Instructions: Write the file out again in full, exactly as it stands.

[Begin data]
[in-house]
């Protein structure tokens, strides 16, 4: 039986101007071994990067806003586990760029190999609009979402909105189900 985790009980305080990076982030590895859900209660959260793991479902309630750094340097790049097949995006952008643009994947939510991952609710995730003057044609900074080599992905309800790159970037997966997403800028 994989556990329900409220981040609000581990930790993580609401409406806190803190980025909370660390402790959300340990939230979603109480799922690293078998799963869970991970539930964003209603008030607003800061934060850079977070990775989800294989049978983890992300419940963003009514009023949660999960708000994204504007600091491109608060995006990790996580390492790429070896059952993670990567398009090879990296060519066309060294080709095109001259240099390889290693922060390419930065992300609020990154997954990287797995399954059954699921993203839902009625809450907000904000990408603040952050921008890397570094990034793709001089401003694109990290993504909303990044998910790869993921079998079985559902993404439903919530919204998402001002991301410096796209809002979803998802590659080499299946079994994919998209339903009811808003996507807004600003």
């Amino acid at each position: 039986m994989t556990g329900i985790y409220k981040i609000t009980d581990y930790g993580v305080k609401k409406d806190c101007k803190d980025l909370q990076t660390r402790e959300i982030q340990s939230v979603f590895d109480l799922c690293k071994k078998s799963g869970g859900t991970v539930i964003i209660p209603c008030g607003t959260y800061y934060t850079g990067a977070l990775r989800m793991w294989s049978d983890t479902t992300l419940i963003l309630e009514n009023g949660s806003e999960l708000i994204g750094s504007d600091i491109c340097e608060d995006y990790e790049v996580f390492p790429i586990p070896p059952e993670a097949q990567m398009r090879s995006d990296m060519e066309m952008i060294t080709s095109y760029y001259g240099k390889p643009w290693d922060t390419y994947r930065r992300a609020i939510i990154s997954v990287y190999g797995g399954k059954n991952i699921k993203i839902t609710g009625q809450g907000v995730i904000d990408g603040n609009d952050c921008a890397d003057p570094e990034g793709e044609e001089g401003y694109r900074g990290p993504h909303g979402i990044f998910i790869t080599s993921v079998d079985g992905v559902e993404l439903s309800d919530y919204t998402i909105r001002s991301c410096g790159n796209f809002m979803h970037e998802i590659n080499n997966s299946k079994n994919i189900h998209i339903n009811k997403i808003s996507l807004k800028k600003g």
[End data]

[in-house]
């Protein structure tokens, strides 16, 4: 039986101007071994990067806003586990760029190999609009979402909105189900 985790009980305080990076982030590895859900209660959260793991479902309630750094340097790049097949995006952008643009994947939510991952609710995730003057044609900074080599992905309800790159970037997966997403800028 994989556990329900409220981040609000581990930790993580609401409406806190803190980025909370660390402790959300340990939230979603109480799922690293078998799963869970991970539930964003209603008030607003800061934060850079977070990775989800294989049978983890992300419940963003009514009023949660999960708000994204504007600091491109608060995006990790996580390492790429070896059952993670990567398009090879990296060519066309060294080709095109001259240099390889290693922060390419930065992300609020990154997954990287797995399954059954699921993203839902009625809450907000904000990408603040952050921008890397570094990034793709001089401003694109990290993504909303990044998910790869993921079998079985559902993404439903919530919204998402001002991301410096796209809002979803998802590659080499299946079994994919998209339903009811808003996507807004600003």
């Amino acid at each position: 039986m994989t556990g329900i985790y409220k981040i609000t009980d581990y930790g993580v305080k609401k409406d806190c101007k803190d980025l909370q990076t660390r402790e959300i982030q340990s939230v979603f590895d109480l799922c690293k071994k078998s799963g869970g859900t991970v539930i964003i209660p209603c008030g607003t959260y800061y934060t850079g990067a977070l990775r989800m793991w294989s049978d983890t479902t992300l419940i963003l309630e009514n009023g949660s806003e999960l708000i994204g750094s504007d600091i491109c340097e608060d995006y990790e790049v996580f390492p790429i586990p070896p059952e993670a097949q990567m398009r090879s995006d990296m060519e066309m952008i060294t080709s095109y760029y001259g240099k390889p643009w290693d922060t390419y994947r930065r992300a609020i939510i990154s997954v990287y190999g797995g399954k059954n991952i699921k993203i839902t609710g009625q809450g907000v995730i904000d990408g603040n609009d952050c921008a890397d003057p570094e990034g793709e044609e001089g401003y694109r900074g990290p993504h909303g979402i990044f998910i790869t080599s993921v079998d079985g992905v559902e993404l439903s309800d919530y919204t998402i909105r001002s991301c410096g790159n796209f809002m979803h970037e998802i590659n080499n997966s299946k079994n994919i189900h998209i339903n009811k997403i808003s996507l807004k800028k600003g």